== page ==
In 1887, the Kashmir Durbar engaged the Deputy Superintendent of the Geological Survey of India, La Touche, to conduct the first detailed survey and assessment of the future potential of sapphire mining. La Touche’s results were presented in his landmark 1890 report. Since then, only one comprehensive study has been published. More recent studies by various government agencies after Indian independence in 1947 and up until the late 1970s remain confidential.
Based on La Touche’s recommendations, rough washing troughs were built using lumber.
However, his attempts to exploit the alluvial deposits already found at the base of the Old Mine yielded only one impressive stone, and the mine was abandoned for 16 years until the government leased it to private individuals.
The frequent change of tenants that followed showed that the combination of impossibly harsh mining conditions, constant raids by outsiders, and the lack of large crystals made mining less and less attractive. However, several interesting developments during this period indicated the future potential of the mines. La Touche reported finding loose blocks of corundum in a matrix on the northern slope behind the Old Mine, known as the “reverse slope”, but was unable to trace this material back to its source.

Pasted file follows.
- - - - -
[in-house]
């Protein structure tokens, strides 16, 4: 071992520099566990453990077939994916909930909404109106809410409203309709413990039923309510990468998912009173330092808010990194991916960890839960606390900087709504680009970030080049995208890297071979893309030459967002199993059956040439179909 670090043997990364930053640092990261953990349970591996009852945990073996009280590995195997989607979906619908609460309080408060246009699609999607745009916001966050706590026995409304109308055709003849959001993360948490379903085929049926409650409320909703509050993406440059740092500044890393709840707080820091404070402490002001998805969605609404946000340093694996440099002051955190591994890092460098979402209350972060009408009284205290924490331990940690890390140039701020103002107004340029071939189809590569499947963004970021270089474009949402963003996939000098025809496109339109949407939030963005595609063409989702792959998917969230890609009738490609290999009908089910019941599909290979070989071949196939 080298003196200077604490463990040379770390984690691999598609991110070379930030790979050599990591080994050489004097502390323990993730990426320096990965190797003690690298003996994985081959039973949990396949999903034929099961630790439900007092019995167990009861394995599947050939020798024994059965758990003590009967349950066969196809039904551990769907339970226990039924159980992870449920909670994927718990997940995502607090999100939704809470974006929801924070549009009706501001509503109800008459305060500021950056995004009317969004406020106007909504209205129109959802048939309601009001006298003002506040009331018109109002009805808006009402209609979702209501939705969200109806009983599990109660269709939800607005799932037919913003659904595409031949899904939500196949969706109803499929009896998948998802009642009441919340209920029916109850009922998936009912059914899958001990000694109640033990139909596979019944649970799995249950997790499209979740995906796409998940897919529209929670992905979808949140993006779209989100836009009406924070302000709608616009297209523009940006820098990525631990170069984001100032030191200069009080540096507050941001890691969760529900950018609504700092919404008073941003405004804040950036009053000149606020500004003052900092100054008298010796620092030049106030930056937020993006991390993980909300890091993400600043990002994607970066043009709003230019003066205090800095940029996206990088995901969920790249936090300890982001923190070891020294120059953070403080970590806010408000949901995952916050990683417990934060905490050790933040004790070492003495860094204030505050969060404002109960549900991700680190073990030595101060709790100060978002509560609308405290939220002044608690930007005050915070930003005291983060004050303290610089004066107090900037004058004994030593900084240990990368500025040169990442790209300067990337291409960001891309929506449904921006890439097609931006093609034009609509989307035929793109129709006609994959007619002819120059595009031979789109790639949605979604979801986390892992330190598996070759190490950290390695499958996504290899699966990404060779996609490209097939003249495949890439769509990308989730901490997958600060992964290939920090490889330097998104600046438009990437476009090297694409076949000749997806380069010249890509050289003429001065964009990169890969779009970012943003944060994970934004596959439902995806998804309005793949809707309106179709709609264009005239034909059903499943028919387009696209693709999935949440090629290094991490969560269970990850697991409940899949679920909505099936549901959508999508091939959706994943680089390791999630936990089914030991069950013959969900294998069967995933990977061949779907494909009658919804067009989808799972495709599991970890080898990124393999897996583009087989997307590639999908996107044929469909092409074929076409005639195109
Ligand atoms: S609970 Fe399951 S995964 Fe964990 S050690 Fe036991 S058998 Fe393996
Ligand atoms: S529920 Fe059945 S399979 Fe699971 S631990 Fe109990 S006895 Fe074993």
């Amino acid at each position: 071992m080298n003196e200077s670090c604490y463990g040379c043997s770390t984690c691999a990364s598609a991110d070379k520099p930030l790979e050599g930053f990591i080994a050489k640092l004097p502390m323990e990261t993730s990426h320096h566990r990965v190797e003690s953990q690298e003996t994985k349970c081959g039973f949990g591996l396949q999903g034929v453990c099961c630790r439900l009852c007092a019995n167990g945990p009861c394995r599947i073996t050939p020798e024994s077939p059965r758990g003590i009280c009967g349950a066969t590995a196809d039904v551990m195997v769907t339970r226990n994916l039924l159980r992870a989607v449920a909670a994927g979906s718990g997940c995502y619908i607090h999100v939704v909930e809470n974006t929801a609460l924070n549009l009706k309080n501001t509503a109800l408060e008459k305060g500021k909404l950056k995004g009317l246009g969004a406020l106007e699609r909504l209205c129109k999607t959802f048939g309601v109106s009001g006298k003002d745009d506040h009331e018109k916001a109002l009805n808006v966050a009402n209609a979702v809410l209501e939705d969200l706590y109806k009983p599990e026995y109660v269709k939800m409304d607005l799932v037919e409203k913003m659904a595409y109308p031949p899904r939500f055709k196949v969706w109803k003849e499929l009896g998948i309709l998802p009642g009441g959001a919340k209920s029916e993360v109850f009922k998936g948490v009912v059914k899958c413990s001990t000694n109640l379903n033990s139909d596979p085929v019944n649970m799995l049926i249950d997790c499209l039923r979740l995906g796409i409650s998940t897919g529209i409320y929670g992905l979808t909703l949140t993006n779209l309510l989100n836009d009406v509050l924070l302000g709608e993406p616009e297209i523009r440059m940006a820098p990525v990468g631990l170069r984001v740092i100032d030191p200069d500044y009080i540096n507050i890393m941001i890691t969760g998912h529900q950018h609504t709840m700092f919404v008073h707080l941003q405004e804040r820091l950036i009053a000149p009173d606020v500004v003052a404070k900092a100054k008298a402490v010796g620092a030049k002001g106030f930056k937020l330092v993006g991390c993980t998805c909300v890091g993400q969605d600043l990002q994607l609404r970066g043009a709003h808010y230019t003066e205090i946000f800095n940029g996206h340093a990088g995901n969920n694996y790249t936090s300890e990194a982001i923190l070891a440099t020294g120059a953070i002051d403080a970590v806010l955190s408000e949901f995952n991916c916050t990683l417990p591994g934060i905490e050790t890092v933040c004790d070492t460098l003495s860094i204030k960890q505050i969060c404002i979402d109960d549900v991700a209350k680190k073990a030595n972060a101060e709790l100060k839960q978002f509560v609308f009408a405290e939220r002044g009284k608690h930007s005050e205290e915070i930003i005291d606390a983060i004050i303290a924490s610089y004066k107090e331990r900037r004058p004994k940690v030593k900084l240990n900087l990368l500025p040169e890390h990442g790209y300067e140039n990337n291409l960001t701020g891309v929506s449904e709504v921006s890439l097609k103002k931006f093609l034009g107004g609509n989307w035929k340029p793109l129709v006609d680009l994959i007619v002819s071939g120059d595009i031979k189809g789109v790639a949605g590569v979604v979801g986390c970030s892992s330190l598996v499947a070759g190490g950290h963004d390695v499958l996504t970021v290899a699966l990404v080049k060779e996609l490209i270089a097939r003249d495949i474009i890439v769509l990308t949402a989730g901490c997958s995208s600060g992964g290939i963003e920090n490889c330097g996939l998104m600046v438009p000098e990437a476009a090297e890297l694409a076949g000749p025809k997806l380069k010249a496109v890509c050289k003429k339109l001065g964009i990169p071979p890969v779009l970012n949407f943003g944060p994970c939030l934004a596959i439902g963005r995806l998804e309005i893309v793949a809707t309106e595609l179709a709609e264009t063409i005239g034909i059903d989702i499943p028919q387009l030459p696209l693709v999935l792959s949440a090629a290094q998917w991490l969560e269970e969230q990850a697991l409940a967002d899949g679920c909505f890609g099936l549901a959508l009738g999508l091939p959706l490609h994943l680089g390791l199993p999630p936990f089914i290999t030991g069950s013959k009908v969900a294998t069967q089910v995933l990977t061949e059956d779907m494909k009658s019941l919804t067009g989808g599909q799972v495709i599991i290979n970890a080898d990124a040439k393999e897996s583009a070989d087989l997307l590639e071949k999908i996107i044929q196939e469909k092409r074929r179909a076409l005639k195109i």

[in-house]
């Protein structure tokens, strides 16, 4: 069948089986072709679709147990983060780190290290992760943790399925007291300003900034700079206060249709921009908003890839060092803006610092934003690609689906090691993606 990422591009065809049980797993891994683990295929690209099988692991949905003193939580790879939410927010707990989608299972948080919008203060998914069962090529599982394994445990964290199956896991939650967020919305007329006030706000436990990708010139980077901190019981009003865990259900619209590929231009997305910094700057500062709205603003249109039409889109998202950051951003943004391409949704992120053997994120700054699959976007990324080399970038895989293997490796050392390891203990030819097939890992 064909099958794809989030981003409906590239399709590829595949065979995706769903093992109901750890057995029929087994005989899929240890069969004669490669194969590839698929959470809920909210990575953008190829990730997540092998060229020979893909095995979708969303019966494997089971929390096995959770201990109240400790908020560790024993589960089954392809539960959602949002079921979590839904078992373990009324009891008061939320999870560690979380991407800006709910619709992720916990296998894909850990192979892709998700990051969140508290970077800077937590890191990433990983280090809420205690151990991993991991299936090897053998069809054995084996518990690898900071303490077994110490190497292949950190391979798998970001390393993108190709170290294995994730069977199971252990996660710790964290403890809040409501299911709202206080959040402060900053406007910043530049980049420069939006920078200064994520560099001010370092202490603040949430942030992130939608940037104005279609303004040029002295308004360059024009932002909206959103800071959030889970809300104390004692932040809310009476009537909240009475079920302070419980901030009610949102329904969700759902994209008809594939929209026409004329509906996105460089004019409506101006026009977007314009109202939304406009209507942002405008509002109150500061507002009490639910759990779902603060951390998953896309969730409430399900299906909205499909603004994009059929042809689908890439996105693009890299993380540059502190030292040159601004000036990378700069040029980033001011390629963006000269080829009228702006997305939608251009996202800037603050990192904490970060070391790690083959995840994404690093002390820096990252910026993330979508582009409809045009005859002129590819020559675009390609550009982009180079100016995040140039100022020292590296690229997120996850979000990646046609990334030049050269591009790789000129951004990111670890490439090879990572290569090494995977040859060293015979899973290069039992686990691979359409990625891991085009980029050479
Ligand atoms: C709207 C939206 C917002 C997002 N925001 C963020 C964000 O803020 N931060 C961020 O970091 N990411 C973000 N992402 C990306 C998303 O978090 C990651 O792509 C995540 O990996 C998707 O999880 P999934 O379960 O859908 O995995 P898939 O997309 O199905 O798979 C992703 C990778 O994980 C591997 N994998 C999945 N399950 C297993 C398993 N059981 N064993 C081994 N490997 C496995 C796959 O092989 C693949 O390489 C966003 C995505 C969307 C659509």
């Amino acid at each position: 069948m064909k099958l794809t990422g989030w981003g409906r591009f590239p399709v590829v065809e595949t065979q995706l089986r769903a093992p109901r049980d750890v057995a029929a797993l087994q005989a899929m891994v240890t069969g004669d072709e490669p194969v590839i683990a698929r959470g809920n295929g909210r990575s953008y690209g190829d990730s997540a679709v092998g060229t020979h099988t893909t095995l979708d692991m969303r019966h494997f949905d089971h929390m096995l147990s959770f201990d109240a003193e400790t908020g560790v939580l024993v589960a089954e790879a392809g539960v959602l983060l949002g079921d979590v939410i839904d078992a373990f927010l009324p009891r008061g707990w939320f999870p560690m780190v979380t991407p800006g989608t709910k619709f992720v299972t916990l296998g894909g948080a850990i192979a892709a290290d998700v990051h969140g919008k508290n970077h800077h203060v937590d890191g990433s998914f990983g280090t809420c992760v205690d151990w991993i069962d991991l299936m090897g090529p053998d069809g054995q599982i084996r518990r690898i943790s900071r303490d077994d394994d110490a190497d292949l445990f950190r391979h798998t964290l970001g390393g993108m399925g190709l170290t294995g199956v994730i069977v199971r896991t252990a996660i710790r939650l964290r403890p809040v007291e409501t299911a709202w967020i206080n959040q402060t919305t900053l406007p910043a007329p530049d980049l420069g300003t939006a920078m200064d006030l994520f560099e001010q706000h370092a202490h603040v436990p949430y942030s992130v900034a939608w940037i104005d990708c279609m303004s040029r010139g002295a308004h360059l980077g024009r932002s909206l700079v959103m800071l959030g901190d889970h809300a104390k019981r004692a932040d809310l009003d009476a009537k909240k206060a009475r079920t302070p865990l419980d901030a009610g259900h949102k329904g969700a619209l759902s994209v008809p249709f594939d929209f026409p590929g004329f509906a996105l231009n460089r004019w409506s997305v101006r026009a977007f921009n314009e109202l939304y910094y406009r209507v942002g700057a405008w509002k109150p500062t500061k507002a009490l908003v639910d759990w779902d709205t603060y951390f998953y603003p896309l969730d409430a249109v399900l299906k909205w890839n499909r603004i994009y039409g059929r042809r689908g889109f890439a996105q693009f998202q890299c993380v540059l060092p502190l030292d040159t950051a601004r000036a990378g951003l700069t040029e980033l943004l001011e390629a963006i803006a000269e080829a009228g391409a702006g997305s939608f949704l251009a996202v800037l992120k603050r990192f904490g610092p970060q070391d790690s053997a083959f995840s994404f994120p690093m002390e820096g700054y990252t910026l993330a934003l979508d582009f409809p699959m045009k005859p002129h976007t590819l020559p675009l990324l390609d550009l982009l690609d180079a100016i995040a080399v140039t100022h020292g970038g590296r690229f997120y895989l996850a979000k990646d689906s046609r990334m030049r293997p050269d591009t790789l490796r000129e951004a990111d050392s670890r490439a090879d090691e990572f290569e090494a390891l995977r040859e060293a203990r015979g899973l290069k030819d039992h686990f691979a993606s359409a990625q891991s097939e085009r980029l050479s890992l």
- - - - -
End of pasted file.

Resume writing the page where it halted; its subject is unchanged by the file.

In addition, he suggested the existence of other alluvial deposits. So far, no success has been reported in finding these deposits. In 1906, C. M. Wright of the Kashmir Mining Company, a tenant of the mine, reworked an earlier alluvial deposit with some success before leaving the mines in 1908. As he left, he reported several new sapphire finds just a few hundred meters from the depleted Old Mine.
However, in his opinion, they did not matter much.
The failure of sporadic mining over the next decade to produce any interesting crystals seemed to confirm the view that the sapphire mines at Sumjam were definitively depleted. However, in 1924 the government commissioned a detailed mapping of the area, and several new sapphire outcrops were identified. In subsequent years, the second phase of production began at Novye Mine.
The results, while not as impressive as before, proved to be the most profitable for private operators – so much so that the government seems to have decided to take matters into its own hands again. In 1927, for “violations”, the private mining license was revoked and state mining laws were hastily revised. A government-controlled mining project that year produced the largest seasonal production in the area’s history. Proposals were made for the creation of a state cutting workshop, and the revival of the sapphire industry seemed inevitable. However, in 1928, an experimental batch of raw materials was cut in Delhi, and the results were analyzed. Of the more than 900 carats of finished stones, less than 20 pieces could be classified as stones of excellent quality, only two minerals were 6 carats and one 10 carats.